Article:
Caitlin Dickerson appears in the following:
Saturday, July 09, 2016
Sometimes violent protests have followed the deaths of African-American men at the hands of white police officers. But community leaders in Baton Rouge are instead focusing on political action.
Friday, July 08, 2016
Hundreds attended a prayer vigil for Alton Sterling in Baton Rouge, La. Sterling was the black man who was shot dead in an altercation with two white police officers early Tuesday morning.
Thursday, July 07, 2016
The fatal police shooting of 37-year-old black man Alton Sterling sparked protests in Baton Rouge, La., on Wednesday. The Justice Department continues its civil rights investigation into the shooting.
Tuesday, June 28, 2016
The city of Orlando released hundreds of pages from police and fire communications the day of the nightclub shootings that killed 49 people and injured more than 50 others.
Friday, June 17, 2016
The attack at a Florida nightclub played out for more than three dramatic hours. Survivors, doctors and law enforcement officials recap the deadliest mass shooting in modern U.S. history.
Tuesday, May 31, 2016
Many veterans used in secret U.S. military experiments during World War II weren't notified they could apply for compensation. Claire McCaskill's bill calls for a new policy for processing claims.
Monday, May 30, 2016
Charles Cavell spent decades fighting for VA compensation, even after he and others — who had been sworn to secrecy by the U.S. military — helped bring the testing program to light. He was 89.
Saturday, April 30, 2016
After conviction, non-citizens face deportation in a second system of justice that has different rules and fewer protections. NPR followed one man — and his family — through the process.
Thursday, April 28, 2016
Thousands of immigrants go through the Lumpkin, Ga., immigration court yearly. More than 97 percent of them lose and are deported. NPR follows the case of one man whose lawyer thinks he has a shot at winning.
Friday, February 05, 2016
Sen. Claire McCaskill, D-Mo., had strong words for Department of Veterans Affairs Secretary Robert McDonald on Thursday regarding the VA's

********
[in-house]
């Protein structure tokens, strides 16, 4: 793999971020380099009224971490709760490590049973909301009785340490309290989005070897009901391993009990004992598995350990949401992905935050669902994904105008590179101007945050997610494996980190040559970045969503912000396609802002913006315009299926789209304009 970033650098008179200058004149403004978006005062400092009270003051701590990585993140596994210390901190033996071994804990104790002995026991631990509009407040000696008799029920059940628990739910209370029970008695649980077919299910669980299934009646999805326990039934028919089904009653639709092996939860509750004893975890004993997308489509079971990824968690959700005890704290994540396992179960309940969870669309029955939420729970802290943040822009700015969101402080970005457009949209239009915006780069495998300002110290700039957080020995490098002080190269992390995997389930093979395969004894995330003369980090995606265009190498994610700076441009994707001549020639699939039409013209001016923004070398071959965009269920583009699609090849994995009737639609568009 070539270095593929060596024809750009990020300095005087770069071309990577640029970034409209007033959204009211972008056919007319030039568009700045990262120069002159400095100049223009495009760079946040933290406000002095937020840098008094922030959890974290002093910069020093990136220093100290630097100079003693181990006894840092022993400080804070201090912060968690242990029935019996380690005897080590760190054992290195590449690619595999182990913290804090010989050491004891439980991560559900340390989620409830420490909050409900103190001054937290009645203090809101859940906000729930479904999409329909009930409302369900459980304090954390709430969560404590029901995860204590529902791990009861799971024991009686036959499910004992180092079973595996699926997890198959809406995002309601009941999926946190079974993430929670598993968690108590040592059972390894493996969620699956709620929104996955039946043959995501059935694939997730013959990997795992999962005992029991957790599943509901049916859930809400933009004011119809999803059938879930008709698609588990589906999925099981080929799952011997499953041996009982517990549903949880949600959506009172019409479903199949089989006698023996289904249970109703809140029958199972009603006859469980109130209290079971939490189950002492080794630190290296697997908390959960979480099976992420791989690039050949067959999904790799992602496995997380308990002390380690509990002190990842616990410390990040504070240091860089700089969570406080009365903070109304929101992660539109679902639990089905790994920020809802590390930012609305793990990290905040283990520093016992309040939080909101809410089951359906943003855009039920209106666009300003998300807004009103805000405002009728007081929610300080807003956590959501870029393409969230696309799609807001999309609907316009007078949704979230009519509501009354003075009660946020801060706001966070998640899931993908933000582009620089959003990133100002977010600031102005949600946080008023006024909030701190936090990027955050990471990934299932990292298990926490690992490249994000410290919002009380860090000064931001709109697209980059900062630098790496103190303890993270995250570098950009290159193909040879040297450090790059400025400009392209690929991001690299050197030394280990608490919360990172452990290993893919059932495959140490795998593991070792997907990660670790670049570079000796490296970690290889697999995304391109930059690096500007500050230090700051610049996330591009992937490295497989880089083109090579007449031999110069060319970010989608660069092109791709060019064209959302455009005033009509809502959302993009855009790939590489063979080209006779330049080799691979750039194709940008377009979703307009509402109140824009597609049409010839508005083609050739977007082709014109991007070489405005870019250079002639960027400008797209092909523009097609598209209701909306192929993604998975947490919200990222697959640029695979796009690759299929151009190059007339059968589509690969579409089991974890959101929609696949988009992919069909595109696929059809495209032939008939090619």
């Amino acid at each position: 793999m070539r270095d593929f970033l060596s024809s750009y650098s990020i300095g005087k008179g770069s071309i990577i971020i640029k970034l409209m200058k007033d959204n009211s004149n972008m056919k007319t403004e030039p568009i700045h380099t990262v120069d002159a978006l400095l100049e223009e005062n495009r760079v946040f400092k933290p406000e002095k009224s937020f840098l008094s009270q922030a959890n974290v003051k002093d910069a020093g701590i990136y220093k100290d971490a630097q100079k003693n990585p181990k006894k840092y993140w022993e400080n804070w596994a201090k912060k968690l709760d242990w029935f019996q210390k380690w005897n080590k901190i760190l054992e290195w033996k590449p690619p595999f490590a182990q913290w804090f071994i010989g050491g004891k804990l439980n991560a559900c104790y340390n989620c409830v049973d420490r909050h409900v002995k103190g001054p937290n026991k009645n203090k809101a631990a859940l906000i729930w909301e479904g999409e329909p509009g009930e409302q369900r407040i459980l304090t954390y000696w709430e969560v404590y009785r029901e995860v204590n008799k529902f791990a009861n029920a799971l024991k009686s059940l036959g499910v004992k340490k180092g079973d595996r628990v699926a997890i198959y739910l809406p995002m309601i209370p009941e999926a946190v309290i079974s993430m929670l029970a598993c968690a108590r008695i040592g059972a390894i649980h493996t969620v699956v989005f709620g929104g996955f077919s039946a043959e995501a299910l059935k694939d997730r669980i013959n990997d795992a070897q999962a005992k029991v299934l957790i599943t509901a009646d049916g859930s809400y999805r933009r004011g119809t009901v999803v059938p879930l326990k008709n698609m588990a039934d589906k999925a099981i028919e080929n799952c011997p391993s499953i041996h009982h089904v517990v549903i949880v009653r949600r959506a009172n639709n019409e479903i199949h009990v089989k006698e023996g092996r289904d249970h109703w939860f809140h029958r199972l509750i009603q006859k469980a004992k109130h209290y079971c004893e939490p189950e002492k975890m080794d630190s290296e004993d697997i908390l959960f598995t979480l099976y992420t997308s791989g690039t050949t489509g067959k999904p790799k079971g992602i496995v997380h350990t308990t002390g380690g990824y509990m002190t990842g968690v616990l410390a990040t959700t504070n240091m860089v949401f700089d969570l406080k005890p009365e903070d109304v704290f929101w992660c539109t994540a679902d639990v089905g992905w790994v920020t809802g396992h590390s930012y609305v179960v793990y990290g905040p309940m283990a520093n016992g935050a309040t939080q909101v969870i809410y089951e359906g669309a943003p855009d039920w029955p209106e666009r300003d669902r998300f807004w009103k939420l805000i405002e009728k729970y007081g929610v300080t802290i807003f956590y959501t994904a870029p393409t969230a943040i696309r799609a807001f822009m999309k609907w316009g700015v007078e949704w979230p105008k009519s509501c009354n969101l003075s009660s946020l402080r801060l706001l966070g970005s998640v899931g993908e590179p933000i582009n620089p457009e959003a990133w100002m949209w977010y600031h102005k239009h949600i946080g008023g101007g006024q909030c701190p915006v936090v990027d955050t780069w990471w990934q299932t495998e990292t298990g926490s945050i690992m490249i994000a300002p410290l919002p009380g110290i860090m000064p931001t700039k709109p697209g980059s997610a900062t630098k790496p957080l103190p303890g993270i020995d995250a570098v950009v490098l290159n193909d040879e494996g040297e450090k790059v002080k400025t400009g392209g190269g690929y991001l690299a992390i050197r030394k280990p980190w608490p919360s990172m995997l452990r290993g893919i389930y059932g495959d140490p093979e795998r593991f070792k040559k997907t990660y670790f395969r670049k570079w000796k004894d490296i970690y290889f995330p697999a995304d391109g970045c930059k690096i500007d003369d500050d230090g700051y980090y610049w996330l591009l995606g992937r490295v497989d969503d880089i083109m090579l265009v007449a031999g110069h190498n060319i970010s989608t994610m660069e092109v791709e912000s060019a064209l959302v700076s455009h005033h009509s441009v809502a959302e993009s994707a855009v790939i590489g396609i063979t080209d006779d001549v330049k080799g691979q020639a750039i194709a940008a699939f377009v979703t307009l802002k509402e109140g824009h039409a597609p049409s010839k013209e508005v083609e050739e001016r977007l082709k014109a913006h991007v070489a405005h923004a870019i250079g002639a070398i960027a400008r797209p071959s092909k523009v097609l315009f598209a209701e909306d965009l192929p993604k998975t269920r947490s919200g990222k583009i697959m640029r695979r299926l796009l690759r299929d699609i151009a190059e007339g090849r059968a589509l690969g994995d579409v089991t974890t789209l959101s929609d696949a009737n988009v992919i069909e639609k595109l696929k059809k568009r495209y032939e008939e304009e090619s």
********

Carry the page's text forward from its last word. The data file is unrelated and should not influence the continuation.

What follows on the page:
failure to compensate thousands of World War II veterans who were exposed to mustard gas.
McCaskill has been requesting information from the agency ever since
NPR reported the ...
Tuesday, November 03, 2015
The World War II military experiments exposed more than 60,000 American troops. But because the testing was classified, many family members of veterans never learned the details of what happened.
Saturday, September 05, 2015
The U.S. military exposed tens of thousands of troops to chemical and biological agents before 1975. Today, those vets are seeking health care and details on what substances they were given.
Thursday, July 16, 2015
Just like World War II vets who were exposed to mustard gas during secret chemical testing, Vietnam vets exposed to Agent Orange had trouble obtaining VA benefits — until they got the law changed.
Wednesday, July 01, 2015
A group of 12 U.S. senators
is calling on the Department of Veterans Affairs to help World War II veterans who were exposed to mustard gas, after an NPR Investigation found the VA broke a decades-old promise to provide them compensation.
Last week, we reported that the VA ...
Wednesday, June 24, 2015
NPR reported the VA failed to keep its promise of benefits to thousands of WWII veterans exposed to mustard gas, and an unknown set of U.S. military tests singled out minority soldiers by race.
Tuesday, June 23, 2015
When the Pentagon revealed it secretly exposed enlisted men to mustard gas during WWII, VA officials promised disability benefits. But an NPR investigation finds that most were never contacted.
Monday, June 22, 2015
While the Pentagon acknowledged years ago that it used American servicemen in World War II mustard gas experiments, NPR found new details about tests that grouped subjects by the color of their skin.
Friday, December 12, 2014
To modernize his firm, CEO Craig Malloy not only updated the technology he sells, but found ways to bring in younger employees. But those changes make some baby boomers feel left behind.